Visnjica broj 352
Dopo l'introduzione della religione negli asili e dopo tante pressioni,
da parte vaticana, per imporre i valori cattolici nelle scuole, e'
finalmente esplosa in Croazia la polemica sulla educazione sessuale e
(Si noti che la notizia che segue - segnalata su exju.org - non e'
stata finora ripresa da alcuna agenzia o organo di informazione
italiano, perche' del clericonazismo croato e delle sue implicazioni e'
bene non parlare.)
Reuters, January 31, 2004
Croatia Catholic bishops oppose "condom education"
ZAGREB, (Reuters) - Croatia's powerful Roman Catholic Church has
opposed efforts to promote the use of condoms among teenagers to help
prevent AIDS and launched its own sex education programme counselling
chastity and abstinence.
The church's programme, publicised in Croatian media this week, aims to
sideline MEMOAIDS, a course introduced as an optional subject in local
secondary schools to raise awareness about AIDS.
The Catholic Church opposes the use of condoms, which church officials
say "encourages promiscuity and raises the chances of HIV infection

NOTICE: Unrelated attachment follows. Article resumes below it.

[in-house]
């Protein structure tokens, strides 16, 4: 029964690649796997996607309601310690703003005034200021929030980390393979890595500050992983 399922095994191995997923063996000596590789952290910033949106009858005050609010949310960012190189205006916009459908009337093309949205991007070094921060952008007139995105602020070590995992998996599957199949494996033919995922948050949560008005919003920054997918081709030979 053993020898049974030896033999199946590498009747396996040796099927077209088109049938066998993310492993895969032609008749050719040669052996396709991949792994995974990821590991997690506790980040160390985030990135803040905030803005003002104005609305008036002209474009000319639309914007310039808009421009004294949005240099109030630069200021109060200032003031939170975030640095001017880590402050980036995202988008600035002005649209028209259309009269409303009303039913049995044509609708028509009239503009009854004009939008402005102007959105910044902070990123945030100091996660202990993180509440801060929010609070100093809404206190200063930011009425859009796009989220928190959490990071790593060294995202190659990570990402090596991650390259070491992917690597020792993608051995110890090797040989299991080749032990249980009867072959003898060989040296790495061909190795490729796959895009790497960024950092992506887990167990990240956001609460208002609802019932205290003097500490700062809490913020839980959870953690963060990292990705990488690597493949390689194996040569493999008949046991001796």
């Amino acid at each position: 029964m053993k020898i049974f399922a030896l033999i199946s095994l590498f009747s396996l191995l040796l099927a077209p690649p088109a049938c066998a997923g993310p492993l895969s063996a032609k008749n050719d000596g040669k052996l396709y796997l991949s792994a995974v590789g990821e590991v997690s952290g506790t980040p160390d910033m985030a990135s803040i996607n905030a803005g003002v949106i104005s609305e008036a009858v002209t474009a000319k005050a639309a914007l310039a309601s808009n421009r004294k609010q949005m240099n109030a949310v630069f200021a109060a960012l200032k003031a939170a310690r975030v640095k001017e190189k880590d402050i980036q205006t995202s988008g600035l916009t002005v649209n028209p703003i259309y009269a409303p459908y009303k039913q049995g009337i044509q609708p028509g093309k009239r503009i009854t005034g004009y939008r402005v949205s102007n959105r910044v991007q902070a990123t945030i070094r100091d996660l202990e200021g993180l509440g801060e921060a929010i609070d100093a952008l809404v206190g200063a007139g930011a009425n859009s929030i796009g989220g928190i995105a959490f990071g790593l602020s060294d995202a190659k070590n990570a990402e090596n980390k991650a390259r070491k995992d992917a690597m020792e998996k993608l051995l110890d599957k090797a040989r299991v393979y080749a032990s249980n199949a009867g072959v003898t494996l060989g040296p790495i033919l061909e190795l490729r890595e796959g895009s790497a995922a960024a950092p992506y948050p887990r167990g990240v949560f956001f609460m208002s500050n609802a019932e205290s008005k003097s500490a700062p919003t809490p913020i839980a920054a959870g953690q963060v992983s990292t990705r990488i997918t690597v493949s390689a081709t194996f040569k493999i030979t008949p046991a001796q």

while not being fully successful in preventing pregnancy".
AIDS activists reject this, saying condoms help prevent the spread of
"Our programme has a different approach than MEMOAIDS, which suggests
the use of condoms as protection. The goal is to change the behaviour,
not to promote wider use of condoms," the widely circulated daily
Jutarnji list quoted bishop Valter Zupan as saying on Friday.
Zupan, who heads the Family Council of the Croatian Bishops' Conference
(HBK), added that "experts from Washington have recently proved that
the use of condoms enhances promiscuity and the possibility of HIV
The Catholic Church counsels chastity and marital fidelity and its
opposition to condoms has sparked growing criticism worldwide as the
number of AIDS victims soars.
The HBK said earlier this week that MEMOAIDS was also unacceptable
because it did not require approval from parents.
Dragan Primorac, Education and Science Minister in the new conservative
government, said his ministry would thoroughly review both programmes
before making any decisions.
Almost 90 percent of people in this former Yugoslav republic declare
themselves Catholics, although surveys suggest more than half approve
of abortion, which the Catholic Church rejects.